Before reaching central limit theorem, let's see once what are the different types of distributions.

From these we have already learned few distributions and we will learn newly about few distributions.

So, and we have 3 different types of distributions.

First is the population distribution, then sample distribution.

Third is sampling distribution.

Population distribution like its name suggest… what we had seen as the population, our entire group on which we have to draw the conclusion, we have to know about its characteristics, that is defined by population distribution.

We had seen its example, like I want the average of everyone's height in India.

So, in that particular case that will create the population distribution of entire India.

We can define mean and variance from population distribution.

We had already covered this in the last chapters, if I have x1, x2, x3, up to xn, ther is a population.

So, we will denote the population size with capital N.

What will be N, it will be number of total items in the population.

How we will find population mean? First, we will denote it with mew and its formula is simple like we calculate the average.

We find it in the same way.

Summation of 1 to N, xi upon total N, which is population size.

Population variance we denote with sigma square.

We define its formula as summation of 1 to capital N, defined by xi minus mew whole square upon capital N.

Next is

my sample distribution and sample distribution we had seen…what is sample? It

is simply a subset taken out from the population, which means it's a small part

which we take from the population.

Generally, we take a sample from the population so that we can create our inferences, if I take one example of it, when we had called all the people in India as the population.

If I select such few people from them, who are below poverty line.

So, in that case, that will become my sample.

Why? Because we have applied one type of sampling there, we have put a condition of below poverty line and we have created our sample.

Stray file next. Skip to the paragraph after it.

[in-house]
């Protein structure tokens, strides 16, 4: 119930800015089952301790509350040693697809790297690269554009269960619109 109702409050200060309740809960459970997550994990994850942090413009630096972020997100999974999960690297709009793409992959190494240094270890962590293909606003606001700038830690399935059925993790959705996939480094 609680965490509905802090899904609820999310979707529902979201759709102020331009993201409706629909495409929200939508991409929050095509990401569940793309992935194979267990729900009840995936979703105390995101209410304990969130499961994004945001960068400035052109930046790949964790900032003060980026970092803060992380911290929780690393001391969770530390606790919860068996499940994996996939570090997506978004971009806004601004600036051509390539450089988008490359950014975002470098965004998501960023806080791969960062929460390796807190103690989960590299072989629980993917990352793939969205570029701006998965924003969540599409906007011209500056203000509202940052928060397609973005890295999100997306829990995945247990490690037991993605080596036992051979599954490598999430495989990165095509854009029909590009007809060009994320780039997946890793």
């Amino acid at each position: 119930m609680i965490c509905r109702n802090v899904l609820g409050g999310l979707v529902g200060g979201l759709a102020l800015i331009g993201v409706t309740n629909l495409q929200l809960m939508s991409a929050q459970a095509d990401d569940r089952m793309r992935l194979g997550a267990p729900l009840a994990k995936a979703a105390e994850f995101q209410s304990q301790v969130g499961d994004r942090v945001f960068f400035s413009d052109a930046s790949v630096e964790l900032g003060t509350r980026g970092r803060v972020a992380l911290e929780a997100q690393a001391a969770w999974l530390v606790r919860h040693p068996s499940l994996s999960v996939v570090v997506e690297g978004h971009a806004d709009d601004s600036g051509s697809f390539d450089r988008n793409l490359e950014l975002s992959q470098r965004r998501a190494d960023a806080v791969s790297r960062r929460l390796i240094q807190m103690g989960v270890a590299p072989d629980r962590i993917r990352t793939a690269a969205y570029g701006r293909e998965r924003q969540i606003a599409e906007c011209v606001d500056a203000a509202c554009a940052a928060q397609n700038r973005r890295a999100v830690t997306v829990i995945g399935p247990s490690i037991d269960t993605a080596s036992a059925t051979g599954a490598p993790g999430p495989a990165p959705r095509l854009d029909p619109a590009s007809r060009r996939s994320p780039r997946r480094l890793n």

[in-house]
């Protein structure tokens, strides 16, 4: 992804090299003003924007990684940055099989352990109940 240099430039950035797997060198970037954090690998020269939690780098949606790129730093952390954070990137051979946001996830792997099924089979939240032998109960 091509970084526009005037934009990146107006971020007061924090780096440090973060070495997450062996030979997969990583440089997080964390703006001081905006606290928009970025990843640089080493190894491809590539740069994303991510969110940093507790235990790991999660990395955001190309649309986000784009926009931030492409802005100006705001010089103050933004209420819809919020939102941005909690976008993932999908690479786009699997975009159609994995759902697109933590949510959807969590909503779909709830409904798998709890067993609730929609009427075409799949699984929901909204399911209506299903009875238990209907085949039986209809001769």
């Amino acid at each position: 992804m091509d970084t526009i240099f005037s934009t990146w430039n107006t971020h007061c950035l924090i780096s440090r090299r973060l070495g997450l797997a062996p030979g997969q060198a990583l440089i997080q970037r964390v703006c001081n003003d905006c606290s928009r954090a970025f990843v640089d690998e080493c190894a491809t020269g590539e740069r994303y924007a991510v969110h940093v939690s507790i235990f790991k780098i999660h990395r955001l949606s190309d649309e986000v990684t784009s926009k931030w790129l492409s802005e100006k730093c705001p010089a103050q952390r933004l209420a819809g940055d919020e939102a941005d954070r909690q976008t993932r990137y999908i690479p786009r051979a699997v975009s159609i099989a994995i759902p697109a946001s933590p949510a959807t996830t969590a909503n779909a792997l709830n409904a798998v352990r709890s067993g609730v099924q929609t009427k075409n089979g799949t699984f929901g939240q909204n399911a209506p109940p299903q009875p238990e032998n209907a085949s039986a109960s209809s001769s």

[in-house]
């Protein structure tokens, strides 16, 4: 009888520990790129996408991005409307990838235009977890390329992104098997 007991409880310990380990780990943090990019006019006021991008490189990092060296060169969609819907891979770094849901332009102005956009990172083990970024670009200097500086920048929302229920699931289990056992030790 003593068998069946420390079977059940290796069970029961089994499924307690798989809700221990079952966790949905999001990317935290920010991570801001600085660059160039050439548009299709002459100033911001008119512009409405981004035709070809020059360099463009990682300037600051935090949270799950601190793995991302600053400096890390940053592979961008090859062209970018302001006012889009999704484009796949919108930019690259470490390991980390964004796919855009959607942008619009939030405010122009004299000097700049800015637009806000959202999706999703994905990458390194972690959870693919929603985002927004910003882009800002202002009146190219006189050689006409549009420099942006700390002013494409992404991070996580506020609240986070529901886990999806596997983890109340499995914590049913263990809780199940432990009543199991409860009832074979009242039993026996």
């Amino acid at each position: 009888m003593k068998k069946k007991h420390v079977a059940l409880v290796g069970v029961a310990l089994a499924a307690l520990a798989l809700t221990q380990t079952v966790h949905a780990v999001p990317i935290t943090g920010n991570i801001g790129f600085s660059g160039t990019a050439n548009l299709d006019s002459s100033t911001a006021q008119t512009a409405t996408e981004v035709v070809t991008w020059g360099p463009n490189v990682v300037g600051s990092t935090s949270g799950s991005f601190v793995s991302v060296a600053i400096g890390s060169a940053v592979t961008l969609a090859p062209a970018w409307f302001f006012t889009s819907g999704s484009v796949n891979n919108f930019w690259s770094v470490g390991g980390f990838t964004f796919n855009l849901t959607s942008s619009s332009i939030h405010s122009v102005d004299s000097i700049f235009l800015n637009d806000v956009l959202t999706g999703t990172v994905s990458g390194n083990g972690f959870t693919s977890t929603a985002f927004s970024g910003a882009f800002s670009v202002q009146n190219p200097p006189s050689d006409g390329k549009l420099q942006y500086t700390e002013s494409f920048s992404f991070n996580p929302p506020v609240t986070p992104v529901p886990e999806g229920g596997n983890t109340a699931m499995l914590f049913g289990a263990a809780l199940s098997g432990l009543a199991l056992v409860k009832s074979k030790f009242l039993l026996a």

Sample Distribution is also defined so that we can define sample mean and sample variance.

You can find it with that particular distribution.

But if I take the few samples form my population like x1, x2, x3, up to xn, here we will denote sample size with small n.

So, we do population with capital N and sample size we denote with small n.

Sample mean we denote with x bar like we calculate the mean, we use the same formula.

Sample variance we denoted by f square, The way we calculate population variance in the same way we will also calculate sample variance but if you remember from the previous chapters in the denominator we will be used n-1 instead of n.

Because of which the population data is denoted by the sample.

We just now saw population distribution and sample distribution.

Now, we

will see one very important distribution by which central limit theorem’s base

is created.

That is my sampling distribution.

Before understanding sampling distribution, we want that we will see from one example how we create our sampling distribution.

What really happens we will see it further.

Suppose I have a population of 100 people from that population someone tells me I want to select five random students.

What I did is I created one sample, which means in my first sample I randomly selected any five students.

After selecting those students, what we did is we created a mean of those five kids, we found a mean.

When I found the mean of the first samples.

So, suppose my mean comes to 497.

Now you already have one sample, now what we will do is, randomly we will select any five kids and recreate our second sample.

In this way, the second sample that has come, I calculated its mean as well.

Suppose that comes to 509.92.

In the way even for the third sample, I selected any 5 kids randomly.

My third sample’s mean comes to 506.02.

Even fourth sample I have created in the way.

I selected any random five kids from the population of 100 and I created their mean.

So here if you would see what we have done is, first of all from one population randomly we defined one sample size.

What would be my sample size over here? Five.

Why? Because in every sample, I am randomly selecting five kids.

So, the sample size is 5 and we have performed this event 5 times, which means I have created 5 samples.

By creating all those samples 4 times, I calculated its mean.

When I would plot every respective mean on one curve.

So, that would basically be my sampling distribution curve.

Like when I calculated the mean of sample one, I drew it on the graph.

Like you can see in it.

When I calculated the mean of the second sample.